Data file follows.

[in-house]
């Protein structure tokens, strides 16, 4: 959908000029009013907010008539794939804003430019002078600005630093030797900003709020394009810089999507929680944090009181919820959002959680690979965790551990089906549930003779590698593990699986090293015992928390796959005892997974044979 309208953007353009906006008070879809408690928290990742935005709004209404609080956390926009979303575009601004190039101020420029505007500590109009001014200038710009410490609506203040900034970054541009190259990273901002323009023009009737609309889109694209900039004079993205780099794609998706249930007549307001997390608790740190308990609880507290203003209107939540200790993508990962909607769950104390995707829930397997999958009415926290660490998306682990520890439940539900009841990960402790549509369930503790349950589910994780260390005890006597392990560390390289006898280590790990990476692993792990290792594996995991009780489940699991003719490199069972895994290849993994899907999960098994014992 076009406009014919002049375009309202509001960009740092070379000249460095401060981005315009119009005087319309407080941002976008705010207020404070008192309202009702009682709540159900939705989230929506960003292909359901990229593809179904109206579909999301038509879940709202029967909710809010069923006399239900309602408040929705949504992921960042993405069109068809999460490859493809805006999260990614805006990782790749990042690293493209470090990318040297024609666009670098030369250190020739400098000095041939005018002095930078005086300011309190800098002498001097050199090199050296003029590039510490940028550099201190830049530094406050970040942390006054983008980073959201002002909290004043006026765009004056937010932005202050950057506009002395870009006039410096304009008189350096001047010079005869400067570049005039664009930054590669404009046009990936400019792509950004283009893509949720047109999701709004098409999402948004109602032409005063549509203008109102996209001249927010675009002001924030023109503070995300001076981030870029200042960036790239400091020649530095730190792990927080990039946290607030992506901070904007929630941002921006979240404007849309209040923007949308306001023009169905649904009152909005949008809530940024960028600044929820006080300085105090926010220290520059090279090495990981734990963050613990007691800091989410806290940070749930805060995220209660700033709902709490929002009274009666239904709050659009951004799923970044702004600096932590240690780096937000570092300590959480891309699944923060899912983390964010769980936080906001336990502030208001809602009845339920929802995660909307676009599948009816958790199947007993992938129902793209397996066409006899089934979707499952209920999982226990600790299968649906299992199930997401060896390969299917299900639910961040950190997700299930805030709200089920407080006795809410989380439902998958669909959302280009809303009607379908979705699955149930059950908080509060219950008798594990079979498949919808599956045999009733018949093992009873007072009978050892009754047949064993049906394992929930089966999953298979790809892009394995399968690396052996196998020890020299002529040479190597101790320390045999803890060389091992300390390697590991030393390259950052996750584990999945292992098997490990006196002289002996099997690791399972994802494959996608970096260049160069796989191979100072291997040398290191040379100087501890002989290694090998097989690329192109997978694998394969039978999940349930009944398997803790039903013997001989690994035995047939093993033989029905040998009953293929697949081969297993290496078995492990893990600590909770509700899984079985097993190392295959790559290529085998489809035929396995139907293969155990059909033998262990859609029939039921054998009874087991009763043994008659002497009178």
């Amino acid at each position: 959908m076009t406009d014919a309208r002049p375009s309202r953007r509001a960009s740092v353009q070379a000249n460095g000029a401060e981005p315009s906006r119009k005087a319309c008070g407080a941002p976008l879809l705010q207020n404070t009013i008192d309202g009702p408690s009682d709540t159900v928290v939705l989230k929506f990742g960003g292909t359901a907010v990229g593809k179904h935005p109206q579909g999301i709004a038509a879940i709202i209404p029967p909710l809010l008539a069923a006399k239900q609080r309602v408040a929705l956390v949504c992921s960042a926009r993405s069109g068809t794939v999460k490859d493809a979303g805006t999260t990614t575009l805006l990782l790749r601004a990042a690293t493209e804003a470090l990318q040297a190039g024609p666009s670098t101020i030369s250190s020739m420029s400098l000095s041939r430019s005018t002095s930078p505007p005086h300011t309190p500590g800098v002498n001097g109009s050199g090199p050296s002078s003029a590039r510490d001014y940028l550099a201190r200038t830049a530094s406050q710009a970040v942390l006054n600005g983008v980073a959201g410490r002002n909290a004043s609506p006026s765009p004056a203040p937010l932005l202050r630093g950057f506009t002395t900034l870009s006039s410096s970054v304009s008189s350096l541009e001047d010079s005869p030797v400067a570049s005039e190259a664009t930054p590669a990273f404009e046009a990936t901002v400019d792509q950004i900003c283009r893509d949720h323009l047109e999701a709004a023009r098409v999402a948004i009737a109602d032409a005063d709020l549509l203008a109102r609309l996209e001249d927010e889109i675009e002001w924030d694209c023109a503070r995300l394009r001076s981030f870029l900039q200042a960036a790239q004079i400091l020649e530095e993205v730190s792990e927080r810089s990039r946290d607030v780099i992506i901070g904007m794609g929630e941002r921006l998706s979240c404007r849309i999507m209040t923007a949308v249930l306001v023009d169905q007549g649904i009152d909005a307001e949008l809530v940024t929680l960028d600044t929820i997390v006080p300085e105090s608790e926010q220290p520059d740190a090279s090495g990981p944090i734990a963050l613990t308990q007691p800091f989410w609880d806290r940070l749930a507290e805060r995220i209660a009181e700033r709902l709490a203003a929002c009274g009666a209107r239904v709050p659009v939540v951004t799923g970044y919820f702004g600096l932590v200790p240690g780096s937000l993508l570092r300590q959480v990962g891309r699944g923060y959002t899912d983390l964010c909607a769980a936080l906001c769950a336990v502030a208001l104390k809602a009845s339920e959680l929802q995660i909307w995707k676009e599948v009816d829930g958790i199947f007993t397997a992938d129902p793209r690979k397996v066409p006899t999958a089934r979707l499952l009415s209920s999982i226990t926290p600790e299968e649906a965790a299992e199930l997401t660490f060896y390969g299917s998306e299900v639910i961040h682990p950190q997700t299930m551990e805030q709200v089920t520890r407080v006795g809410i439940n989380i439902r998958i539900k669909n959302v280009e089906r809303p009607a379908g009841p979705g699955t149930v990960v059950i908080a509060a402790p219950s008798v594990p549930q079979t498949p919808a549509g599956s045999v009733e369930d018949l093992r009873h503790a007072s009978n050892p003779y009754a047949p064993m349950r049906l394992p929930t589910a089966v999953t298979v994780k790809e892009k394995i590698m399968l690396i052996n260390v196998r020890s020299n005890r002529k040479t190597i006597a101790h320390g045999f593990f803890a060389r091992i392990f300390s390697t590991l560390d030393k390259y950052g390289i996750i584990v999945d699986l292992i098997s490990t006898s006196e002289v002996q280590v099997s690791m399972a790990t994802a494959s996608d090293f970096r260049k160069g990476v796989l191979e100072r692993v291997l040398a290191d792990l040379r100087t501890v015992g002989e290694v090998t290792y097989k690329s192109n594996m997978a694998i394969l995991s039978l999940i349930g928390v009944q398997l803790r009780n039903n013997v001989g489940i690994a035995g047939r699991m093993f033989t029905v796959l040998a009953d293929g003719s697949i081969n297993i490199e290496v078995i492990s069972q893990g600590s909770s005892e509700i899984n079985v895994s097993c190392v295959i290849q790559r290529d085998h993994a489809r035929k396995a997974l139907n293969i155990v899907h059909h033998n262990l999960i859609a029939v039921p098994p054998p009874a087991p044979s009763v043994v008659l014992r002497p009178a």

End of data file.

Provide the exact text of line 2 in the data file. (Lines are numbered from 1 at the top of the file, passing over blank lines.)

């Protein structure tokens, strides 16, 4: 959908000029009013907010008539794939804003430019002078600005630093030797900003709020394009810089999507929680944090009181919820959002959680690979965790551990089906549930003779590698593990699986090293015992928390796959005892997974044979 309208953007353009906006008070879809408690928290990742935005709004209404609080956390926009979303575009601004190039101020420029505007500590109009001014200038710009410490609506203040900034970054541009190259990273901002323009023009009737609309889109694209900039004079993205780099794609998706249930007549307001997390608790740190308990609880507290203003209107939540200790993508990962909607769950104390995707829930397997999958009415926290660490998306682990520890439940539900009841990960402790549509369930503790349950589910994780260390005890006597392990560390390289006898280590790990990476692993792990290792594996995991009780489940699991003719490199069972895994290849993994899907999960098994014992 076009406009014919002049375009309202509001960009740092070379000249460095401060981005315009119009005087319309407080941002976008705010207020404070008192309202009702009682709540159900939705989230929506960003292909359901990229593809179904109206579909999301038509879940709202029967909710809010069923006399239900309602408040929705949504992921960042993405069109068809999460490859493809805006999260990614805006990782790749990042690293493209470090990318040297024609666009670098030369250190020739400098000095041939005018002095930078005086300011309190800098002498001097050199090199050296003029590039510490940028550099201190830049530094406050970040942390006054983008980073959201002002909290004043006026765009004056937010932005202050950057506009002395870009006039410096304009008189350096001047010079005869400067570049005039664009930054590669404009046009990936400019792509950004283009893509949720047109999701709004098409999402948004109602032409005063549509203008109102996209001249927010675009002001924030023109503070995300001076981030870029200042960036790239400091020649530095730190792990927080990039946290607030992506901070904007929630941002921006979240404007849309209040923007949308306001023009169905649904009152909005949008809530940024960028600044929820006080300085105090926010220290520059090279090495990981734990963050613990007691800091989410806290940070749930805060995220209660700033709902709490929002009274009666239904709050659009951004799923970044702004600096932590240690780096937000570092300590959480891309699944923060899912983390964010769980936080906001336990502030208001809602009845339920929802995660909307676009599948009816958790199947007993992938129902793209397996066409006899089934979707499952209920999982226990600790299968649906299992199930997401060896390969299917299900639910961040950190997700299930805030709200089920407080006795809410989380439902998958669909959302280009809303009607379908979705699955149930059950908080509060219950008798594990079979498949919808599956045999009733018949093992009873007072009978050892009754047949064993049906394992929930089966999953298979790809892009394995399968690396052996196998020890020299002529040479190597101790320390045999803890060389091992300390390697590991030393390259950052996750584990999945292992098997490990006196002289002996099997690791399972994802494959996608970096260049160069796989191979100072291997040398290191040379100087501890002989290694090998097989690329192109997978694998394969039978999940349930009944398997803790039903013997001989690994035995047939093993033989029905040998009953293929697949081969297993290496078995492990893990600590909770509700899984079985097993190392295959790559290529085998489809035929396995139907293969155990059909033998262990859609029939039921054998009874087991009763043994008659002497009178």